To counter these higher litigation risks, Acting Director Coates emphasized the need for adequate disclosures in registration statements and proxy inquiries in a De-SPAC business combination under Section 11 of the Securities Act of 1933 and Sections 10 (b), 14 (a), 14 (e) and Rules 10b-5 and 14a-9 under the Securities Exchange Act of 1934. Additionally, he noted that De-SPAC transactions may result in state liability, such as Delaware’s duty to be open and on fiduciary duties in the event of conflicts of interest.

Acting Director Coates also cautioned that the SEC’s enforcement process would not have a safe haven for forward-looking statements (even if the courts determine that the PSLRA applies to de-SPACs), and that a safe haven would not apply to a statement that having given actual knowledge about it was wrong at the time. In conclusion, he said SPAC participants should “treat the De-SPAC transaction as a” real IPO “and provide” appropriate safeguards “with” potentially problematic forward-looking information “.

SPAC accounting for warrants

To raise capital, SPACs often issue warrants. SPAC warrants give investors the right to buy more shares at a preset price in the future. While SPACs typically classified warrants as equity on their balance sheet, SEC officials recently issued a public statement advising that in many cases these warrants should be classified as liabilities. See SEC Corporate Finance Department, Employee Declaration on Accounting Considerations and Reporting for Warrants Issued by Special Purpose Acquisition Companies (“SPACs”) (April 12, 2021).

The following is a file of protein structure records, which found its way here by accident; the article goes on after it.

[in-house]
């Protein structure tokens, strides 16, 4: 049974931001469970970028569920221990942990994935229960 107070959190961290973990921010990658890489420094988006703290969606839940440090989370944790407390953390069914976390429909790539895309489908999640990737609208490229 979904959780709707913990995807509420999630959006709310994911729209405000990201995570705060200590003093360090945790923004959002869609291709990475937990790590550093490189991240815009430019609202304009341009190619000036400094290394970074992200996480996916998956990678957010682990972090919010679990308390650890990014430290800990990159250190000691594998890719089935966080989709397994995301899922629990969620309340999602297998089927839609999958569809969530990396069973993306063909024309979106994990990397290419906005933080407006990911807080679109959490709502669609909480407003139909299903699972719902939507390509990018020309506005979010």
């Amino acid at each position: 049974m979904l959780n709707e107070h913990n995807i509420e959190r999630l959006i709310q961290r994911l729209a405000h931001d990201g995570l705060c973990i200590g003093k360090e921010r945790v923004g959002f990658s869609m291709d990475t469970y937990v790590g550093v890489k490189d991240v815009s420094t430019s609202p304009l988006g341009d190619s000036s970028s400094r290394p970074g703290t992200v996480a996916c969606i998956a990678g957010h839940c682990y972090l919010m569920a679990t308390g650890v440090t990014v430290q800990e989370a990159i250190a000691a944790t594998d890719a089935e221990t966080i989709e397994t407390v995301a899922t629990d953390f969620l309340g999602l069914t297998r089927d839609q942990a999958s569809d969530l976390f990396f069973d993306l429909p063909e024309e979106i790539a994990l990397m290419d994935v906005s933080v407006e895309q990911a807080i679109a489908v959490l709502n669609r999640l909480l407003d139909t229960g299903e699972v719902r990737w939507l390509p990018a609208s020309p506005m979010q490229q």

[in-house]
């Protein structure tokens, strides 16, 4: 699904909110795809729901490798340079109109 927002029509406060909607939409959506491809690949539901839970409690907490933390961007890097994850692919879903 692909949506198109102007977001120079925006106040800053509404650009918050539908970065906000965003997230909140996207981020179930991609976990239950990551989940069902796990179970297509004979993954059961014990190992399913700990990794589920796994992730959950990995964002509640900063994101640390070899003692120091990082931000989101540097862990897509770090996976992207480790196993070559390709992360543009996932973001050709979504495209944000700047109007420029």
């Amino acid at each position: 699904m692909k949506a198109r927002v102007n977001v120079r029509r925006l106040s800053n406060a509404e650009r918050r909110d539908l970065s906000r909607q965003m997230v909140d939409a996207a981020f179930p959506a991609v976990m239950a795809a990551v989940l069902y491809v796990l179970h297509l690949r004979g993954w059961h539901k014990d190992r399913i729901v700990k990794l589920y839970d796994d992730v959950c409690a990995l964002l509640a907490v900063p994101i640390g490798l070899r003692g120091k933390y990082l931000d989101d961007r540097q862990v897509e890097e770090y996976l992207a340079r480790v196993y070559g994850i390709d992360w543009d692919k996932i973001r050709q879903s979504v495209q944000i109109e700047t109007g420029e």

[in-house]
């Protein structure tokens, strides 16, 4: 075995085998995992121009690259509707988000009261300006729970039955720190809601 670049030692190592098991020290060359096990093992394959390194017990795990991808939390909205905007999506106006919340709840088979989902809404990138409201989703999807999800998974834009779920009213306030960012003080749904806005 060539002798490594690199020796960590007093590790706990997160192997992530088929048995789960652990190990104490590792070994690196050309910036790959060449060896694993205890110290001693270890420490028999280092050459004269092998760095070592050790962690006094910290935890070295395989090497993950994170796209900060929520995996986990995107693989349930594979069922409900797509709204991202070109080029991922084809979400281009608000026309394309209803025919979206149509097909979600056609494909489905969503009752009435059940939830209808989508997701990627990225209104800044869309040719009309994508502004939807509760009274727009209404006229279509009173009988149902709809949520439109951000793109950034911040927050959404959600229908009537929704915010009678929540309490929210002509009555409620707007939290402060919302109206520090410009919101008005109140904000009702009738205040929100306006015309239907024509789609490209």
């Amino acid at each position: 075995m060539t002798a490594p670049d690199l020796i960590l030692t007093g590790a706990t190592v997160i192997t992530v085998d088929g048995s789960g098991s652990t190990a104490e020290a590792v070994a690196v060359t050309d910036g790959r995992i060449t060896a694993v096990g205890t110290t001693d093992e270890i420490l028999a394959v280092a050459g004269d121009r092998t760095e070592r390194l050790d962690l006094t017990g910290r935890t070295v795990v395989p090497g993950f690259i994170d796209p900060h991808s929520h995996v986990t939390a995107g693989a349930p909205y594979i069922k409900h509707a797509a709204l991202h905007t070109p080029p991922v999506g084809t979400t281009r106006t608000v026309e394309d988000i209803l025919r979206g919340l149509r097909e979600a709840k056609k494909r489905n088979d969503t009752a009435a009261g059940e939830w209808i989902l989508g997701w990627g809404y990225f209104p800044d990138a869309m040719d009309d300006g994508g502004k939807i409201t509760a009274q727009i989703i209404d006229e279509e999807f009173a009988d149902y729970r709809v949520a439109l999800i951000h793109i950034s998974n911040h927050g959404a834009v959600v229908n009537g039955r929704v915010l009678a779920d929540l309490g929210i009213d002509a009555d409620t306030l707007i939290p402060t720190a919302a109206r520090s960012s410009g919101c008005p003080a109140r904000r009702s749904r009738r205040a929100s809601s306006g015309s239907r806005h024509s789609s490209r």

The SEC warned that accounting errors can occur if a SPAC incorrectly classifies its warrants as equity, asset, or liability. In certain warrant terms issued by a SPAC, “Warrants should be classified as a fair value liability, with fair value changing for each period reported in earnings.” The terms of the SPAC takeover offer may create the same liability classification based on the facts of the deal. If a billing error occurs and is deemed material, the company would have to file an adjustment of all affected previously published financial statements and submit a Form 8-K.

SPAC litigation risks